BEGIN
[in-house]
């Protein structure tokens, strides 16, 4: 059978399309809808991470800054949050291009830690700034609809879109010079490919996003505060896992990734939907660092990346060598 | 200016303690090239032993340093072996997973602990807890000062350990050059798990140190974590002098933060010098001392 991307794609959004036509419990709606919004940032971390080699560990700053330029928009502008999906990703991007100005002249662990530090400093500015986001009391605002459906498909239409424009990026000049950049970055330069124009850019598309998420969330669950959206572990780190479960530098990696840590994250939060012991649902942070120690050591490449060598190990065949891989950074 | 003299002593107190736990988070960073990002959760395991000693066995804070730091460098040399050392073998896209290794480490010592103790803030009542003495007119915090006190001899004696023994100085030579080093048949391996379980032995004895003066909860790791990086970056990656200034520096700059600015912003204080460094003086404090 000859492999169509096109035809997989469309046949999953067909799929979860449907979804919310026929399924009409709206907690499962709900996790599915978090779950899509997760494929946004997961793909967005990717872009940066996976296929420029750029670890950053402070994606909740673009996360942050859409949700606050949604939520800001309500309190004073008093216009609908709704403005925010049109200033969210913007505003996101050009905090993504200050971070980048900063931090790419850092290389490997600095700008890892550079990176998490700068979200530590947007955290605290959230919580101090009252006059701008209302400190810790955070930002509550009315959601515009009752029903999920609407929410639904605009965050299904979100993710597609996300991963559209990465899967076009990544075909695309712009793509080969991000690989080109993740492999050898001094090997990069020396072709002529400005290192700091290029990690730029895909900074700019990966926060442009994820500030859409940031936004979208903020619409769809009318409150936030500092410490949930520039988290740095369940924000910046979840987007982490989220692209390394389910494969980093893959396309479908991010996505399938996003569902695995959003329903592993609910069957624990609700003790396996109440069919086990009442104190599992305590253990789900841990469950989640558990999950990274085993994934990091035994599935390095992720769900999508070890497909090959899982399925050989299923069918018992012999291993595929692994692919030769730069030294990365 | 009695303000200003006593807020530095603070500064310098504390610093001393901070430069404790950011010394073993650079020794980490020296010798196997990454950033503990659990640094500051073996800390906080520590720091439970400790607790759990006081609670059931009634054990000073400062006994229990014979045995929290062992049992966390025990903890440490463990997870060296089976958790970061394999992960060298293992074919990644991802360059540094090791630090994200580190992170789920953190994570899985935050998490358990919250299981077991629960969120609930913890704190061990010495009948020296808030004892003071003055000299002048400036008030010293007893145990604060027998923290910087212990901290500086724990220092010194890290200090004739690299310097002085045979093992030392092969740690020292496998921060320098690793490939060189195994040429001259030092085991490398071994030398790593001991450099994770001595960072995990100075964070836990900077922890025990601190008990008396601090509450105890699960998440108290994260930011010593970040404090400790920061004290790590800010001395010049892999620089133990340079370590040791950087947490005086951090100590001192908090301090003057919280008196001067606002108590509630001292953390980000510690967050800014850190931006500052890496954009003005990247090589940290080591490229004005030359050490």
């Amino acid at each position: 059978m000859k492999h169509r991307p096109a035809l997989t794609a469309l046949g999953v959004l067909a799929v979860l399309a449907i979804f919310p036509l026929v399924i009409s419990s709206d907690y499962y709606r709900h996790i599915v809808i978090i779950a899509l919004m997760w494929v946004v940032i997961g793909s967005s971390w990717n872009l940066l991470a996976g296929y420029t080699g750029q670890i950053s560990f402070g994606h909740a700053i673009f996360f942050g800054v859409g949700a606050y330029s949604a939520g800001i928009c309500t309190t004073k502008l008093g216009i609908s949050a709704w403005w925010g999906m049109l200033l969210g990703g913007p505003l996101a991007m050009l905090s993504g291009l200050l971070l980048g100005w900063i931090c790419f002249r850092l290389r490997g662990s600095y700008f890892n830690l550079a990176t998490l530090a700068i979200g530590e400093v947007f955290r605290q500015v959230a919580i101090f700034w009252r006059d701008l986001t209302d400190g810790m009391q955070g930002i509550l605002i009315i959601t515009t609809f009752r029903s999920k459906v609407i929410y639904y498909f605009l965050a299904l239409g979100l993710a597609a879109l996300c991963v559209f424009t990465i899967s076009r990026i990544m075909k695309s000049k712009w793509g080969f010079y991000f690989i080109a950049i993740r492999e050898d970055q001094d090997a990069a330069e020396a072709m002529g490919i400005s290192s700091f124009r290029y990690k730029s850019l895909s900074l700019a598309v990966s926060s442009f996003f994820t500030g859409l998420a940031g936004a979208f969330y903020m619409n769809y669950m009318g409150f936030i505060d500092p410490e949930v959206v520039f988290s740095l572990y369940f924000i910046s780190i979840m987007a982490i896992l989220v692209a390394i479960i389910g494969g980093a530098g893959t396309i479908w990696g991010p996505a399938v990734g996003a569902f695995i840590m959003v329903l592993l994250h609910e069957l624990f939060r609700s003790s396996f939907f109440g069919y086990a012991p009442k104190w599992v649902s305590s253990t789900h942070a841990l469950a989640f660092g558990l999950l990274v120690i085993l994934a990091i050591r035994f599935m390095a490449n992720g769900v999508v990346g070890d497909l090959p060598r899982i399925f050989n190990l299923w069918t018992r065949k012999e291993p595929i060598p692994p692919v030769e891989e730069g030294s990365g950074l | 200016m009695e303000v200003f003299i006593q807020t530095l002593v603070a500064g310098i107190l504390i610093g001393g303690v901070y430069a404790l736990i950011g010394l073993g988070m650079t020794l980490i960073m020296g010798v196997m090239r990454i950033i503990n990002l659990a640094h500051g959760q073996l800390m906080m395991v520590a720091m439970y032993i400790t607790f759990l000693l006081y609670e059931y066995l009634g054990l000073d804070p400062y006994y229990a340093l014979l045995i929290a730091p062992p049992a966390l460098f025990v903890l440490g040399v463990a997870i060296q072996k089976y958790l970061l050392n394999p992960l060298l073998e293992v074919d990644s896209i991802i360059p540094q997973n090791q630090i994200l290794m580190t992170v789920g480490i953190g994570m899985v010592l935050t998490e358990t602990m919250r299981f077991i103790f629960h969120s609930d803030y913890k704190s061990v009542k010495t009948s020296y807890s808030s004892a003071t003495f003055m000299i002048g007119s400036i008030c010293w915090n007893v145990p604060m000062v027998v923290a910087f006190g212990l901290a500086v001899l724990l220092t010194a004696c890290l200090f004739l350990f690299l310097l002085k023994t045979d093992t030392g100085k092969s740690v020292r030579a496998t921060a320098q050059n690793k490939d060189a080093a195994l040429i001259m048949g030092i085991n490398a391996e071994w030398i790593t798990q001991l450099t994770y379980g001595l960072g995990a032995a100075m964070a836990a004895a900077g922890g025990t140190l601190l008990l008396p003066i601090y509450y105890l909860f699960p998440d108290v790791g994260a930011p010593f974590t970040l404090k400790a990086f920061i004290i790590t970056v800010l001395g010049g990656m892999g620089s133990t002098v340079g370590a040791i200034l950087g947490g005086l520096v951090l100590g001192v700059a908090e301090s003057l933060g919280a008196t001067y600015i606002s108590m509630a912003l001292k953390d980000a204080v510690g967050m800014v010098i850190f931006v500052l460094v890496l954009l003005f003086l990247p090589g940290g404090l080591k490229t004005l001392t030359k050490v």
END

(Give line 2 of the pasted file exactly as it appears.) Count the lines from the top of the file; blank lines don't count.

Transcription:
């Protein structure tokens, strides 16, 4: 059978399309809808991470800054949050291009830690700034609809879109010079490919996003505060896992990734939907660092990346060598 | 200016303690090239032993340093072996997973602990807890000062350990050059798990140190974590002098933060010098001392 991307794609959004036509419990709606919004940032971390080699560990700053330029928009502008999906990703991007100005002249662990530090400093500015986001009391605002459906498909239409424009990026000049950049970055330069124009850019598309998420969330669950959206572990780190479960530098990696840590994250939060012991649902942070120690050591490449060598190990065949891989950074 | 003299002593107190736990988070960073990002959760395991000693066995804070730091460098040399050392073998896209290794480490010592103790803030009542003495007119915090006190001899004696023994100085030579080093048949391996379980032995004895003066909860790791990086970056990656200034520096700059600015912003204080460094003086404090 000859492999169509096109035809997989469309046949999953067909799929979860449907979804919310026929399924009409709206907690499962709900996790599915978090779950899509997760494929946004997961793909967005990717872009940066996976296929420029750029670890950053402070994606909740673009996360942050859409949700606050949604939520800001309500309190004073008093216009609908709704403005925010049109200033969210913007505003996101050009905090993504200050971070980048900063931090790419850092290389490997600095700008890892550079990176998490700068979200530590947007955290605290959230919580101090009252006059701008209302400190810790955070930002509550009315959601515009009752029903999920609407929410639904605009965050299904979100993710597609996300991963559209990465899967076009990544075909695309712009793509080969991000690989080109993740492999050898001094090997990069020396072709002529400005290192700091290029990690730029895909900074700019990966926060442009994820500030859409940031936004979208903020619409769809009318409150936030500092410490949930520039988290740095369940924000910046979840987007982490989220692209390394389910494969980093893959396309479908991010996505399938996003569902695995959003329903592993609910069957624990609700003790396996109440069919086990009442104190599992305590253990789900841990469950989640558990999950990274085993994934990091035994599935390095992720769900999508070890497909090959899982399925050989299923069918018992012999291993595929692994692919030769730069030294990365 | 009695303000200003006593807020530095603070500064310098504390610093001393901070430069404790950011010394073993650079020794980490020296010798196997990454950033503990659990640094500051073996800390906080520590720091439970400790607790759990006081609670059931009634054990000073400062006994229990014979045995929290062992049992966390025990903890440490463990997870060296089976958790970061394999992960060298293992074919990644991802360059540094090791630090994200580190992170789920953190994570899985935050998490358990919250299981077991629960969120609930913890704190061990010495009948020296808030004892003071003055000299002048400036008030010293007893145990604060027998923290910087212990901290500086724990220092010194890290200090004739690299310097002085045979093992030392092969740690020292496998921060320098690793490939060189195994040429001259030092085991490398071994030398790593001991450099994770001595960072995990100075964070836990900077922890025990601190008990008396601090509450105890699960998440108290994260930011010593970040404090400790920061004290790590800010001395010049892999620089133990340079370590040791950087947490005086951090100590001192908090301090003057919280008196001067606002108590509630001292953390980000510690967050800014850190931006500052890496954009003005990247090589940290080591490229004005030359050490």